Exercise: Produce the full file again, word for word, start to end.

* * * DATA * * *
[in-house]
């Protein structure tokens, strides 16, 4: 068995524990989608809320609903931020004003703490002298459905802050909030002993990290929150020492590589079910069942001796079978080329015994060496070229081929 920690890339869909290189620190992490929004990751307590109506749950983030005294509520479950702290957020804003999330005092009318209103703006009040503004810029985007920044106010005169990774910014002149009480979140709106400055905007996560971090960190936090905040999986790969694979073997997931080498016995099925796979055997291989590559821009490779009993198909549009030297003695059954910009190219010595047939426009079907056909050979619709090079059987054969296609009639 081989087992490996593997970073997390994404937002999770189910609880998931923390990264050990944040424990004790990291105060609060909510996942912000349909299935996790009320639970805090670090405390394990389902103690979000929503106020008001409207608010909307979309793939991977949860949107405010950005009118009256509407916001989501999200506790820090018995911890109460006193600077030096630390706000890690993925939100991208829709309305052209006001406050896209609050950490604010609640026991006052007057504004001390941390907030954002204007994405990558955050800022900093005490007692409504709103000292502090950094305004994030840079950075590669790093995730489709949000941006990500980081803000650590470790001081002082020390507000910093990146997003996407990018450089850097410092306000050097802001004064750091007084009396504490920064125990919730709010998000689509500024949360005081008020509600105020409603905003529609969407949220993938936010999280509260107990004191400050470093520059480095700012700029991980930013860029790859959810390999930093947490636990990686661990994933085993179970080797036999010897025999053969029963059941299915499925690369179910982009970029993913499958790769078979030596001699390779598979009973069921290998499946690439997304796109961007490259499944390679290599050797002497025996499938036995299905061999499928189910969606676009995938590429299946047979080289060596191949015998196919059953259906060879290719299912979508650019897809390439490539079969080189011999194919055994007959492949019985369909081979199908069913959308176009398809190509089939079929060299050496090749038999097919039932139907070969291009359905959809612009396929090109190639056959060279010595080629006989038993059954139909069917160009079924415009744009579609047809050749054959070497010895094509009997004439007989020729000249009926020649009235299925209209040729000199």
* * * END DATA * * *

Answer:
[in-house]
């Protein structure tokens, strides 16, 4: 068995524990989608809320609903931020004003703490002298459905802050909030002993990290929150020492590589079910069942001796079978080329015994060496070229081929 920690890339869909290189620190992490929004990751307590109506749950983030005294509520479950702290957020804003999330005092009318209103703006009040503004810029985007920044106010005169990774910014002149009480979140709106400055905007996560971090960190936090905040999986790969694979073997997931080498016995099925796979055997291989590559821009490779009993198909549009030297003695059954910009190219010595047939426009079907056909050979619709090079059987054969296609009639 081989087992490996593997970073997390994404937002999770189910609880998931923390990264050990944040424990004790990291105060609060909510996942912000349909299935996790009320639970805090670090405390394990389902103690979000929503106020008001409207608010909307979309793939991977949860949107405010950005009118009256509407916001989501999200506790820090018995911890109460006193600077030096630390706000890690993925939100991208829709309305052209006001406050896209609050950490604010609640026991006052007057504004001390941390907030954002204007994405990558955050800022900093005490007692409504709103000292502090950094305004994030840079950075590669790093995730489709949000941006990500980081803000650590470790001081002082020390507000910093990146997003996407990018450089850097410092306000050097802001004064750091007084009396504490920064125990919730709010998000689509500024949360005081008020509600105020409603905003529609969407949220993938936010999280509260107990004191400050470093520059480095700012700029991980930013860029790859959810390999930093947490636990990686661990994933085993179970080797036999010897025999053969029963059941299915499925690369179910982009970029993913499958790769078979030596001699390779598979009973069921290998499946690439997304796109961007490259499944390679290599050797002497025996499938036995299905061999499928189910969606676009995938590429299946047979080289060596191949015998196919059953259906060879290719299912979508650019897809390439490539079969080189011999194919055994007959492949019985369909081979199908069913959308176009398809190509089939079929060299050496090749038999097919039932139907070969291009359905959809612009396929090109190639056959060279010595080629006989038993059954139909069917160009079924415009744009579609047809050749054959070497010895094509009997004439007989020729000249009926020649009235299925209209040729000199």